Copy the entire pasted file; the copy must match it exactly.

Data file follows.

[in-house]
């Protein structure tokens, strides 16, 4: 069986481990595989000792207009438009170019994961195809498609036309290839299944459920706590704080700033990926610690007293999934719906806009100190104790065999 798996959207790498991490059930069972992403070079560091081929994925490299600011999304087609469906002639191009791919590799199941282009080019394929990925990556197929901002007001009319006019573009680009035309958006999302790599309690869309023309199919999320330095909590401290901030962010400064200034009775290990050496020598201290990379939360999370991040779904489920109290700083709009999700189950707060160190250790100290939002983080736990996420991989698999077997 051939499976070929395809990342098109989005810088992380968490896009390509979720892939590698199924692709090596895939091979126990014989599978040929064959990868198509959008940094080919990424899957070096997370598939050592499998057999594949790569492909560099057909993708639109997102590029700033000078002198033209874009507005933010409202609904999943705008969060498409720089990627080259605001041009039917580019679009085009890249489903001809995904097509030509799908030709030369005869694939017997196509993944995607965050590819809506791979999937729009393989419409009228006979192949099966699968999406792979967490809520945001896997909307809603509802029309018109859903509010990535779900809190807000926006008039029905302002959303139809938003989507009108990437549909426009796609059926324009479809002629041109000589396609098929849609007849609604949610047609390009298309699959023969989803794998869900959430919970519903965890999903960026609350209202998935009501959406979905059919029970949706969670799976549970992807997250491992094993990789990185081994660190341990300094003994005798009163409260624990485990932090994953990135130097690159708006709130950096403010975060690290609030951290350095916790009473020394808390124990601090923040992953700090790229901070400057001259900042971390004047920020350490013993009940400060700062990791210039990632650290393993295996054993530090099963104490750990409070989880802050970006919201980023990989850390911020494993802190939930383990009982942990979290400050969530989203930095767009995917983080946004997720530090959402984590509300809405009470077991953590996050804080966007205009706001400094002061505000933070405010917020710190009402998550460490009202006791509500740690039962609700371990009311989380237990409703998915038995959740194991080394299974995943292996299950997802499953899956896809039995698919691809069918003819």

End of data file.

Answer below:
[in-house]
């Protein structure tokens, strides 16, 4: 069986481990595989000792207009438009170019994961195809498609036309290839299944459920706590704080700033990926610690007293999934719906806009100190104790065999 798996959207790498991490059930069972992403070079560091081929994925490299600011999304087609469906002639191009791919590799199941282009080019394929990925990556197929901002007001009319006019573009680009035309958006999302790599309690869309023309199919999320330095909590401290901030962010400064200034009775290990050496020598201290990379939360999370991040779904489920109290700083709009999700189950707060160190250790100290939002983080736990996420991989698999077997 051939499976070929395809990342098109989005810088992380968490896009390509979720892939590698199924692709090596895939091979126990014989599978040929064959990868198509959008940094080919990424899957070096997370598939050592499998057999594949790569492909560099057909993708639109997102590029700033000078002198033209874009507005933010409202609904999943705008969060498409720089990627080259605001041009039917580019679009085009890249489903001809995904097509030509799908030709030369005869694939017997196509993944995607965050590819809506791979999937729009393989419409009228006979192949099966699968999406792979967490809520945001896997909307809603509802029309018109859903509010990535779900809190807000926006008039029905302002959303139809938003989507009108990437549909426009796609059926324009479809002629041109000589396609098929849609007849609604949610047609390009298309699959023969989803794998869900959430919970519903965890999903960026609350209202998935009501959406979905059919029970949706969670799976549970992807997250491992094993990789990185081994660190341990300094003994005798009163409260624990485990932090994953990135130097690159708006709130950096403010975060690290609030951290350095916790009473020394808390124990601090923040992953700090790229901070400057001259900042971390004047920020350490013993009940400060700062990791210039990632650290393993295996054993530090099963104490750990409070989880802050970006919201980023990989850390911020494993802190939930383990009982942990979290400050969530989203930095767009995917983080946004997720530090959402984590509300809405009470077991953590996050804080966007205009706001400094002061505000933070405010917020710190009402998550460490009202006791509500740690039962609700371990009311989380237990409703998915038995959740194991080394299974995943292996299950997802499953899956896809039995698919691809069918003819």